Allow me, readers, to journey down the rabbit hole. I believe a major theme in 2011 is that many of the high correlative trades are going to break apart and fundamentals will prevail over mere mathematical permutations (hence NOTES FROM UNDERGROUND WHERE 2+2=5 is also a beautiful thing). One of the areas of decoupling will be in the area of DEVELOPING MARKETS where all nations are not equal. Russia is one of those nations that I believe will outperform, as the rising middle class will continue to push for more development that is not just natural-resource based. Now I am not naïve and certainly understand the pernicious nature of Putin and his kleptogarchs and the failure of the rule of law. One of Yra’s laws is the MONEY IS FASCIST, by which I mean that money in search of a high return will tolerate autocratic rule. History certainly bears this out, especially when we are in a greed cycle rather than fear.
Archive for the ‘G-20’ Category
Today saw an unwinding of some of the more frothy positions that have been built up since the FOMC announcement on SEPTEMBER 21. All asset classes, from stocks to commodities, have been rallying as the FED promised that it would do what it could to insure against the onset of a deflationary spiral. Many news outlets reported that the silver markets broke hard after CME GROUP raised margins on SILVER positions. The talking heads compared this to the Hunt brothers in 1980, which is COMPLETE UNADULTERATED RUBBISH. The margin increase was relatively small and nowhere near the type of actions taken in 1980 when some nearby silver contracts had a margin of 100 percent of the value of the contract. Also, margin rates are relatively low on a value of contract basis and as we also know much of the investment in silver is taking place in the ETF market where the future exchanges have zero influence.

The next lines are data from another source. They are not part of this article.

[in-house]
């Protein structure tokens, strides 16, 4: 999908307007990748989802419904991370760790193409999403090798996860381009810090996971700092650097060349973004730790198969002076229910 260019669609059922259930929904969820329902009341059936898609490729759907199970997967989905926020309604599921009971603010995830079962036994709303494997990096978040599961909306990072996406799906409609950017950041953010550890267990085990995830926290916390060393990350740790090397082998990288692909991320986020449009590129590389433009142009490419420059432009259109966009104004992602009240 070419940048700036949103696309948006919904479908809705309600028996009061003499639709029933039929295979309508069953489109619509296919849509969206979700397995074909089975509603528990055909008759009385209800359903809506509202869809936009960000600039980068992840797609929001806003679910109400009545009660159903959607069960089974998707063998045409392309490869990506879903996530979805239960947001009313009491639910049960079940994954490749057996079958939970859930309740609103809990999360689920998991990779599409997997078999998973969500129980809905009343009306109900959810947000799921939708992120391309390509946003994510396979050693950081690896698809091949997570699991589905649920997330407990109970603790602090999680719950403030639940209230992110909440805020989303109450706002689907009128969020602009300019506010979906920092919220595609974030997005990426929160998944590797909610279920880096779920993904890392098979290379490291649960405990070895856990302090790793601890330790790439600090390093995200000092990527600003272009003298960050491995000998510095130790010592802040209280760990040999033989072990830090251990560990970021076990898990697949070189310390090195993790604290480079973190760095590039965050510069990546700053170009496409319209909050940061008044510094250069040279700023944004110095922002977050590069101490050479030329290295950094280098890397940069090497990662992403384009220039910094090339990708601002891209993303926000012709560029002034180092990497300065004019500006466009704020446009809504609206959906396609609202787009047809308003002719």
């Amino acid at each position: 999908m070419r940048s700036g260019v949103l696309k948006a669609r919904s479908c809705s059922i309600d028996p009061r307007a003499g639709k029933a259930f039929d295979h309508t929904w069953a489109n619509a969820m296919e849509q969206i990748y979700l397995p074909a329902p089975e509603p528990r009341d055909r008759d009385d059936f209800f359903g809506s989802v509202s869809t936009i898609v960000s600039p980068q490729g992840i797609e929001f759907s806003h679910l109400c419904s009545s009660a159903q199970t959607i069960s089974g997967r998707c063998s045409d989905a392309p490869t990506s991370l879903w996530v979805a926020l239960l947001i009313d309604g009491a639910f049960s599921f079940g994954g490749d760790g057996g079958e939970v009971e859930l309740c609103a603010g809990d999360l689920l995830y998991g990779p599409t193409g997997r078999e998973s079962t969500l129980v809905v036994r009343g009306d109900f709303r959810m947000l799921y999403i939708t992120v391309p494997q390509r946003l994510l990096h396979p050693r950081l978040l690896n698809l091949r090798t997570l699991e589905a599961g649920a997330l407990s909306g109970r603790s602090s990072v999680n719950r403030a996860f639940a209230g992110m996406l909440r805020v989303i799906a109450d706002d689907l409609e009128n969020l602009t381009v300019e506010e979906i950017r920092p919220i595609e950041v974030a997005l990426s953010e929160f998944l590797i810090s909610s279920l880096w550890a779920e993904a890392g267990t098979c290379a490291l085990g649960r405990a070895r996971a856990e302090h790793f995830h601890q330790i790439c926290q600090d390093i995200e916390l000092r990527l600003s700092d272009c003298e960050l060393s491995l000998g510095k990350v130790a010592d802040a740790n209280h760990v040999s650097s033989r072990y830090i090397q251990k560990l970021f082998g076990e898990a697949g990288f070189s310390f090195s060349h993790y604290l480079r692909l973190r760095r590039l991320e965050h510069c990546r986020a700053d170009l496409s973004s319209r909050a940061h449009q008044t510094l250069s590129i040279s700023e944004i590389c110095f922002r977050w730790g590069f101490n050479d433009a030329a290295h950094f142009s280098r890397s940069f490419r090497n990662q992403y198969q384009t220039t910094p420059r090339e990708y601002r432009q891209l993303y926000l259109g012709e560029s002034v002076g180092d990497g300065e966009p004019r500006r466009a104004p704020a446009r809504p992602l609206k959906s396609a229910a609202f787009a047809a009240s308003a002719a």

Notes From Underground: Obama pushes for huge export growth while Geithner favors a strong dollar mantra–somebody is singing from the wrong sheetNovember 7, 2010
Friday’s U.S. unemployment data showed that job growth was better than estimated. This is insignificant as long as the FED has signed on to a continued dose of quantitative easing. In the eyes of the FED and its dual mandate, the 9.6 percent unemployment rate is a problem. As the economy improves, the unemployment rate will be sticky to the high side as more people re-enter the job market. If the FED solely focuses on the rate, there is no question that the FED will remain aggressive in pumping up the volume of liquidity. The U.S. action is not being positively viewed and the Germans are voicing the loudest criticism. In an interview widely broadcast throughout the world, German Finance Minister Wolfgang Schauble called the U.S. policy “clueless.”
In Saturday’s New York Times, President Obama had an op-ed in which he cited the United States’s need to double exports by 2015. At the same time, Secretary Geithner maintained the mantra of a strong DOLLAR policy. What needs to be addressed is that if U.S. exports are to become more competitive to boost sales, either the DOLLAR must depreciate or wages must decrease on a relative global basis. The easiest path from a political perspective is for the DOLLAR to depreciate and Geithner better get with the program. Geithner’s constant repetition of his strong DOLLAR MANTRA is being ridiculed as it flies in the face of the road that the FED has walked down. Again, we criticize all of Washington for its inability to coordinate policy as the different policy makers seem to all be singing from a different song sheet.